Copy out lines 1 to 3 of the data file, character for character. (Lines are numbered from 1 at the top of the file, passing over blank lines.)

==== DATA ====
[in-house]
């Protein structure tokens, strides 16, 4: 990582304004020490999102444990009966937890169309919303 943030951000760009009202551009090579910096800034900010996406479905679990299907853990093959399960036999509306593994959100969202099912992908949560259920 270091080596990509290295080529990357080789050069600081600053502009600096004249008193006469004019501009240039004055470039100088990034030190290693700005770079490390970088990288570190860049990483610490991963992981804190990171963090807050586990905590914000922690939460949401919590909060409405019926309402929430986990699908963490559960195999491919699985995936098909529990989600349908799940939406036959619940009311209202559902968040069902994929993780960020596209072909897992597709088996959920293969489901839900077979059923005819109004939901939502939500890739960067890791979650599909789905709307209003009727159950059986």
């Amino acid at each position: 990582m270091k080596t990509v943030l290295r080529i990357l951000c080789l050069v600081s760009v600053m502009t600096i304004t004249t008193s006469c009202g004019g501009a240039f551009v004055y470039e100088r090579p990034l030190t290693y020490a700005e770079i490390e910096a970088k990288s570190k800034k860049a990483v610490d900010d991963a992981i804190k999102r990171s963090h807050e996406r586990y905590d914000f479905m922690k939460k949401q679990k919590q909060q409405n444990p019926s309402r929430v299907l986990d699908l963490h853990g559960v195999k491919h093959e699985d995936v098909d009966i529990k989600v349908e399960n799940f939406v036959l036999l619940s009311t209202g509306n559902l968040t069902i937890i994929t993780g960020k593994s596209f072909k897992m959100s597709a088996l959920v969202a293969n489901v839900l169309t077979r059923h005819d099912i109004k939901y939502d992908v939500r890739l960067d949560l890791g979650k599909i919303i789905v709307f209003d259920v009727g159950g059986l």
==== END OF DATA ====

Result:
[in-house]
């Protein structure tokens, strides 16, 4: 990582304004020490999102444990009966937890169309919303 943030951000760009009202551009090579910096800034900010996406479905679990299907853990093959399960036999509306593994959100969202099912992908949560259920 270091080596990509290295080529990357080789050069600081600053502009600096004249008193006469004019501009240039004055470039100088990034030190290693700005770079490390970088990288570190860049990483610490991963992981804190990171963090807050586990905590914000922690939460949401919590909060409405019926309402929430986990699908963490559960195999491919699985995936098909529990989600349908799940939406036959619940009311209202559902968040069902994929993780960020596209072909897992597709088996959920293969489901839900077979059923005819109004939901939502939500890739960067890791979650599909789905709307209003009727159950059986």
């Amino acid at each position: 990582m270091k080596t990509v943030l290295r080529i990357l951000c080789l050069v600081s760009v600053m502009t600096i304004t004249t008193s006469c009202g004019g501009a240039f551009v004055y470039e100088r090579p990034l030190t290693y020490a700005e770079i490390e910096a970088k990288s570190k800034k860049a990483v610490d900010d991963a992981i804190k999102r990171s963090h807050e996406r586990y905590d914000f479905m922690k939460k949401q679990k919590q909060q409405n444990p019926s309402r929430v299907l986990d699908l963490h853990g559960v195999k491919h093959e699985d995936v098909d009966i529990k989600v349908e399960n799940f939406v036959l036999l619940s009311t209202g509306n559902l968040t069902i937890i994929t993780g960020k593994s596209f072909k897992m959100s597709a088996l959920v969202a293969n489901v839900l169309t077979r059923h005819d099912i109004k939901y939502d992908v939500r890739l960067d949560l890791g979650k599909i919303i789905v709307f209003d259920v009727g159950g059986l």